What are kidney stones and how are they formed?
Dr Ashley Winter, a board-certified urologist and Chief Medical Officer at Odela Health, shared her expertise on vitamin C and your health.
After seeing a TikTok video where a cancer patient is ingesting 50,000mg of vitamin C in hopes of improving her immunity, Dr Winter had to step in.
“Excess vitamin C in your diet doesn’t do anything for your immune system because you just pee it out,” said Dr Winter.
More concerning, however, is the health risk associated with overloading your body with vitamin C.
“In your pee, the vitamin C becomes oxalate, which is one of the major causes of kidney stones!”
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Dr Winter reposted the TikTok video to X, formerly Twitter, to tell the young woman: “You are literally following a damn kidney stone recipe.”
There now seems an onus on medical professionals to correct misinformation spread online.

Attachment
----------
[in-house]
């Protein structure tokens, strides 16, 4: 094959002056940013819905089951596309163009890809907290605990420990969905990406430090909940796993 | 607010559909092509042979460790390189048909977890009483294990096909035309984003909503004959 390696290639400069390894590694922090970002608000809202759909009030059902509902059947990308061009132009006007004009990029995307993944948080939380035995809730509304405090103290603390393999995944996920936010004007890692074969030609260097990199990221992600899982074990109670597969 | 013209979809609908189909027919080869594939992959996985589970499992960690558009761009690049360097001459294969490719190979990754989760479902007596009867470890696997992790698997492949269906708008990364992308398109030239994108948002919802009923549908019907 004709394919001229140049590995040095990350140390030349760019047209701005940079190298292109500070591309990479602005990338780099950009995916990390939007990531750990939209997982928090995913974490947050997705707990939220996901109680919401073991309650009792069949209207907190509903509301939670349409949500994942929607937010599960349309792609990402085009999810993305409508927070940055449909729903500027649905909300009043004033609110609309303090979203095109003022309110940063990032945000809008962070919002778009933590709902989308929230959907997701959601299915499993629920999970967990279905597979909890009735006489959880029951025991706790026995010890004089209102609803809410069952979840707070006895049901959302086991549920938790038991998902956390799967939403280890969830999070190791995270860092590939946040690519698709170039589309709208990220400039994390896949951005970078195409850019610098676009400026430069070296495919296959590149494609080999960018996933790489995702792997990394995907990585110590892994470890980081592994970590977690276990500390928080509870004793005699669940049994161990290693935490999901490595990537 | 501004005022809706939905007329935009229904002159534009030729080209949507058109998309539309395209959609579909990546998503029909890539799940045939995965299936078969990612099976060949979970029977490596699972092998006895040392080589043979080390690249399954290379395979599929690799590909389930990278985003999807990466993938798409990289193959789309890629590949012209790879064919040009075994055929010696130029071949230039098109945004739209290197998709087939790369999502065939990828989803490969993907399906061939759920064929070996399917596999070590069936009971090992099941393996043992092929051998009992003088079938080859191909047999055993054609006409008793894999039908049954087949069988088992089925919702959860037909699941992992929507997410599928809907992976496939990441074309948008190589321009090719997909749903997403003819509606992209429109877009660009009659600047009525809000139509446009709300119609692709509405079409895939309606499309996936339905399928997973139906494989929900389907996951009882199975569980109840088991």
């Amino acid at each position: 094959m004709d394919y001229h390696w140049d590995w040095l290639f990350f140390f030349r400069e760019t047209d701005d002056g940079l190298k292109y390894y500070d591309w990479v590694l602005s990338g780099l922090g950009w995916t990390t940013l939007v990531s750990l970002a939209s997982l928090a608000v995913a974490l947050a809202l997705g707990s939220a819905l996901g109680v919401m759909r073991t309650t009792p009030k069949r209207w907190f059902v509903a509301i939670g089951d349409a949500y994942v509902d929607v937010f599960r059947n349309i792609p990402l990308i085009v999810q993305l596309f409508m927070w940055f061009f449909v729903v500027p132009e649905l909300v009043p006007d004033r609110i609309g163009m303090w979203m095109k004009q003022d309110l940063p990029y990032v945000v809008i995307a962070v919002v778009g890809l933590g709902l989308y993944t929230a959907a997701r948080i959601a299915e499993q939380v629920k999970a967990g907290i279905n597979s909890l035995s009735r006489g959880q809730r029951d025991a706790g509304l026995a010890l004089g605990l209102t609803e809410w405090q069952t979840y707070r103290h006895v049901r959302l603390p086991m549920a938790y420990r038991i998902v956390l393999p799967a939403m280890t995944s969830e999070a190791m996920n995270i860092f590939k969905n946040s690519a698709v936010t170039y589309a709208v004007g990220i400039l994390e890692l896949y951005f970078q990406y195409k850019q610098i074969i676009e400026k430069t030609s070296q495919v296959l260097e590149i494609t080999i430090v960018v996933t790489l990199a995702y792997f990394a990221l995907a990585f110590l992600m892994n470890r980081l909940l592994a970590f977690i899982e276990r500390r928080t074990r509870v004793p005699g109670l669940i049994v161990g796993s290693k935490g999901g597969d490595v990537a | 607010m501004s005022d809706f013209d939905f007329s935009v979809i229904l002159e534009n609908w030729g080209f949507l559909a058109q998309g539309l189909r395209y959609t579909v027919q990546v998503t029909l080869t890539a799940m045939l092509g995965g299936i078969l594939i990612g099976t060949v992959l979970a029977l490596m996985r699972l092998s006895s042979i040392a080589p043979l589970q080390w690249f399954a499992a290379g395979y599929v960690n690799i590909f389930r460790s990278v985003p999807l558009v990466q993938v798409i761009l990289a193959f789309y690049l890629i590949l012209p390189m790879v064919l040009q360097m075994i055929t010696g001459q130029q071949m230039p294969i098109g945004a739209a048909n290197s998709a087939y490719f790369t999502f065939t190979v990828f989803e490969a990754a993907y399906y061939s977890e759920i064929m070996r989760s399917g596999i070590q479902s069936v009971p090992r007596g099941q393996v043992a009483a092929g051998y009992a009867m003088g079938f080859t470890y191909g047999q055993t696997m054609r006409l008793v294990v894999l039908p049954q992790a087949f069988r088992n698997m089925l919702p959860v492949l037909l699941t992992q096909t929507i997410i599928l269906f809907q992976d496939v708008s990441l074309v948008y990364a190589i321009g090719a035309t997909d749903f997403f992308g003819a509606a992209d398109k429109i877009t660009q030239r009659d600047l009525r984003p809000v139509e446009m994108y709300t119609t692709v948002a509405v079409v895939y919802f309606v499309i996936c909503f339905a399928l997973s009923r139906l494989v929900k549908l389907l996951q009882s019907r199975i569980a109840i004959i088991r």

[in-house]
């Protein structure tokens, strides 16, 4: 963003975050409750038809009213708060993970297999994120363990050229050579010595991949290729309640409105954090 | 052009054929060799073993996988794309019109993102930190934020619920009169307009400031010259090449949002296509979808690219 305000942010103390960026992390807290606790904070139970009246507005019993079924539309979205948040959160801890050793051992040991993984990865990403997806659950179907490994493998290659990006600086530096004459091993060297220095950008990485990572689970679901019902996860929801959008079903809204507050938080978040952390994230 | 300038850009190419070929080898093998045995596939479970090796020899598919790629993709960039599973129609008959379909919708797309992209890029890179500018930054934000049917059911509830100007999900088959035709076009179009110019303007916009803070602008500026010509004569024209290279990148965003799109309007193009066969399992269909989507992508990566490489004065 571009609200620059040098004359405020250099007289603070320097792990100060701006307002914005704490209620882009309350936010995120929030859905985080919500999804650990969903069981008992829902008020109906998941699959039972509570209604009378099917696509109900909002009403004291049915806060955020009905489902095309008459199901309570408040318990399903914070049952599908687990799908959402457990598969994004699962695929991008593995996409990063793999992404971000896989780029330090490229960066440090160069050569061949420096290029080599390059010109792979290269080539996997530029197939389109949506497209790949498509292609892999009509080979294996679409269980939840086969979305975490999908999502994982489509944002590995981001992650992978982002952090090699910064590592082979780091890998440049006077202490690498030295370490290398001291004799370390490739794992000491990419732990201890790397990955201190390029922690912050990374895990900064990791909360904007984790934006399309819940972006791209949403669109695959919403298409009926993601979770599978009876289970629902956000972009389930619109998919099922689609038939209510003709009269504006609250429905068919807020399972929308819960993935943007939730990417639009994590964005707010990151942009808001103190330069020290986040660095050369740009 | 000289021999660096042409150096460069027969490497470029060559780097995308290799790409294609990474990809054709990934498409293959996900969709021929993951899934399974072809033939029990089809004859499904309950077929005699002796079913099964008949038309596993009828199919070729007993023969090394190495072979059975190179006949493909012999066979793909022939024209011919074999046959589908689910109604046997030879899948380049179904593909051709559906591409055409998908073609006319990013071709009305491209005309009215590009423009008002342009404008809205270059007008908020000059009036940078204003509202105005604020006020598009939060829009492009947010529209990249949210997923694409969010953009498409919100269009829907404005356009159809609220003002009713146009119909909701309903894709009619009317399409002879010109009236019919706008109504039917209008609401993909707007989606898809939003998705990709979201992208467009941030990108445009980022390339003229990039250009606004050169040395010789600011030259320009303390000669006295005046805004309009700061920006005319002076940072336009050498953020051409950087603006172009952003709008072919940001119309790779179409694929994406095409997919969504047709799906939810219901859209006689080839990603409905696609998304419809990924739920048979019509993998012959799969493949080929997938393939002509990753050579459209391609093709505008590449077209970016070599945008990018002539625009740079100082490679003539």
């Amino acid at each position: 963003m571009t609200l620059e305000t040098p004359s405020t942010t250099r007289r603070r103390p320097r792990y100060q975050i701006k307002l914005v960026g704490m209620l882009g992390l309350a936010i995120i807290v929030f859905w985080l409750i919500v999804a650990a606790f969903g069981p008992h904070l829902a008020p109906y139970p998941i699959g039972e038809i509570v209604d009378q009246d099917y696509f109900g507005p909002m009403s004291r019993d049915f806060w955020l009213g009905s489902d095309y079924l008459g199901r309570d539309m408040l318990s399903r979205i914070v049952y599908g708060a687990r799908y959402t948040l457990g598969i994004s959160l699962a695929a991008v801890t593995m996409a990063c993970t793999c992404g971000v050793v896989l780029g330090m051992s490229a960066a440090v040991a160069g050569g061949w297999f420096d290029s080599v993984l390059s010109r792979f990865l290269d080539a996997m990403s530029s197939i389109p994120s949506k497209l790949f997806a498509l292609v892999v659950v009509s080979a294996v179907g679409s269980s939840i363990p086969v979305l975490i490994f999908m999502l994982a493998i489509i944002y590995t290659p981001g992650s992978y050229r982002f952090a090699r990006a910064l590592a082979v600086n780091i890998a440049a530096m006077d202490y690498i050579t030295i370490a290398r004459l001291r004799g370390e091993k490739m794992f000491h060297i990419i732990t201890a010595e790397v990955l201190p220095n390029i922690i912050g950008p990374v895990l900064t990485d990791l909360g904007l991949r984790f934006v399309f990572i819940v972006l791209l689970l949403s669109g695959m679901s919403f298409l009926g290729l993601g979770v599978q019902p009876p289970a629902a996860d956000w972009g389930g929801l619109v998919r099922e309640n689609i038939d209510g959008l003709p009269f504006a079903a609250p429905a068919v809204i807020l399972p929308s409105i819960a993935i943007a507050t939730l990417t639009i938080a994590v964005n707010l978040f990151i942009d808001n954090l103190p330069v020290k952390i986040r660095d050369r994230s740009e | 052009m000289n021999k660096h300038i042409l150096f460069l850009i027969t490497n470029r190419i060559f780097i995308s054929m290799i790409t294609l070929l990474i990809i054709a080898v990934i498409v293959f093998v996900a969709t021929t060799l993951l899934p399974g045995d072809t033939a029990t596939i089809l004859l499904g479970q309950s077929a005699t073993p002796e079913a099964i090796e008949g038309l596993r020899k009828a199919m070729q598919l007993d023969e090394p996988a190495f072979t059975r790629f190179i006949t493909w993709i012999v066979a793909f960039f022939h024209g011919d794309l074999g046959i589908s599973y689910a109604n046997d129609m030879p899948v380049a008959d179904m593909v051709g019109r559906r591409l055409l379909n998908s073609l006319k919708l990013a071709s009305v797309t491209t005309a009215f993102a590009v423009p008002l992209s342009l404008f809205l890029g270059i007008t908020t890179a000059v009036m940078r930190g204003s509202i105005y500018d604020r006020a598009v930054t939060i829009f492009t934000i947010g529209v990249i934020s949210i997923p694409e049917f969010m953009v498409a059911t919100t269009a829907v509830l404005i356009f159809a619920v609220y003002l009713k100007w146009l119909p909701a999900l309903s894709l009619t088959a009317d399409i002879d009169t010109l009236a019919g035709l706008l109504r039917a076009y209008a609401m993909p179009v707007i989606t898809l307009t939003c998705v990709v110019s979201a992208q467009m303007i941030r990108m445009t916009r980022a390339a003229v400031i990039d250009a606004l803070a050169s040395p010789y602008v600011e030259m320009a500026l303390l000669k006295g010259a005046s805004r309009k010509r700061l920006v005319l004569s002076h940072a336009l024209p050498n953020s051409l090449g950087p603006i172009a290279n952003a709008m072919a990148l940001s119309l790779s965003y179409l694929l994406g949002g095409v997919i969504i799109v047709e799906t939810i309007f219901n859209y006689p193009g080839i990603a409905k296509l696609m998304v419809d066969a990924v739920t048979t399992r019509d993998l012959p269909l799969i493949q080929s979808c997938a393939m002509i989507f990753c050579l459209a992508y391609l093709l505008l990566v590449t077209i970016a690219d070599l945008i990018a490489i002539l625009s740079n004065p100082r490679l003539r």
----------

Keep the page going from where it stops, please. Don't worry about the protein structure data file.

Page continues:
The NHS says adults, aged 19 to 64, only need 40mg of vitamin C daily, which highlights how excessive 50,000mg of vitamin C really is.
“You should be able to get all the vitamin C you need from your daily diet,” the health body states.
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Taking more than 1,000mg of vitamin C daily is linked to:
- Stomach pain
When waste products from the blood form into crystals, they can collect in the kidneys.
Over time, the crystals may build up to form a hard stone-like lump.
Kidney stones can be “extremely painful”, the NHS warns. They can cause:
- Pain in the side of the stomach
- Severe pain that comes and goes
- Nausea or vomiting.
Large kidney stones can lead to:
- Pain in testicles
- Pain in the groin
- A high temperature
- Feeling sweaty
- Blood in urine
- Urine infections.
Kidney stones can also lead to a kidney infection, which can lead to additional symptoms such as:
- Chills and shivering
- Feeling weak or tired
- Cloudy and bad-smelling urine.
One of the best ways to prevent the development of kidney stones is to drink plenty of water.
It’s very important to keep your urine pale in colour to prevent waste products forming into kidney stones.
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